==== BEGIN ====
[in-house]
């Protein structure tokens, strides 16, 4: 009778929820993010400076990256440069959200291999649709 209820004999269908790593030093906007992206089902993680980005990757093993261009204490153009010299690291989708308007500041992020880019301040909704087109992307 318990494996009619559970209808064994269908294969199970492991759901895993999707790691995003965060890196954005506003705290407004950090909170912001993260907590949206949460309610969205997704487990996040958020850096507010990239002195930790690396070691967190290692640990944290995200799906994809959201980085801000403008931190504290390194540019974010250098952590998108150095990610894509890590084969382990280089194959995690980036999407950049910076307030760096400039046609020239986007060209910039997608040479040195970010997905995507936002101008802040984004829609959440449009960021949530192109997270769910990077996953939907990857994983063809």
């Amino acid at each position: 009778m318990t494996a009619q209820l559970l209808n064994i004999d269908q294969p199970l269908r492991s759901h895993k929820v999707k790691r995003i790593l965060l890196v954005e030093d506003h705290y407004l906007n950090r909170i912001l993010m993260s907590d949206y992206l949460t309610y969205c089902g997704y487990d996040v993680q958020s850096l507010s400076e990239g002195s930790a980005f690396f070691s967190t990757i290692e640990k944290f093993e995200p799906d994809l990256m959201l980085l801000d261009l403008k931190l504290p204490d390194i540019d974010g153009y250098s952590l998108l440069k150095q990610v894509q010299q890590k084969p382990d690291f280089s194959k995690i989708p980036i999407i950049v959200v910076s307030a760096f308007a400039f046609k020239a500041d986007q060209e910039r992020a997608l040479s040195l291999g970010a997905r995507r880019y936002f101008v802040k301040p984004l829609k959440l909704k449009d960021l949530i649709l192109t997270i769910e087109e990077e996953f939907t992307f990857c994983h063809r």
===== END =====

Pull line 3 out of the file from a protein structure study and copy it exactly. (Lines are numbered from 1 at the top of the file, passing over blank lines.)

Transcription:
């Amino acid at each position: 009778m318990t494996a009619q209820l559970l209808n064994i004999d269908q294969p199970l269908r492991s759901h895993k929820v999707k790691r995003i790593l965060l890196v954005e030093d506003h705290y407004l906007n950090r909170i912001l993010m993260s907590d949206y992206l949460t309610y969205c089902g997704y487990d996040v993680q958020s850096l507010s400076e990239g002195s930790a980005f690396f070691s967190t990757i290692e640990k944290f093993e995200p799906d994809l990256m959201l980085l801000d261009l403008k931190l504290p204490d390194i540019d974010g153009y250098s952590l998108l440069k150095q990610v894509q010299q890590k084969p382990d690291f280089s194959k995690i989708p980036i999407i950049v959200v910076s307030a760096f308007a400039f046609k020239a500041d986007q060209e910039r992020a997608l040479s040195l291999g970010a997905r995507r880019y936002f101008v802040k301040p984004l829609k959440l909704k449009d960021l949530i649709l192109t997270i769910e087109e990077e996953f939907t992307f990857c994983h063809r």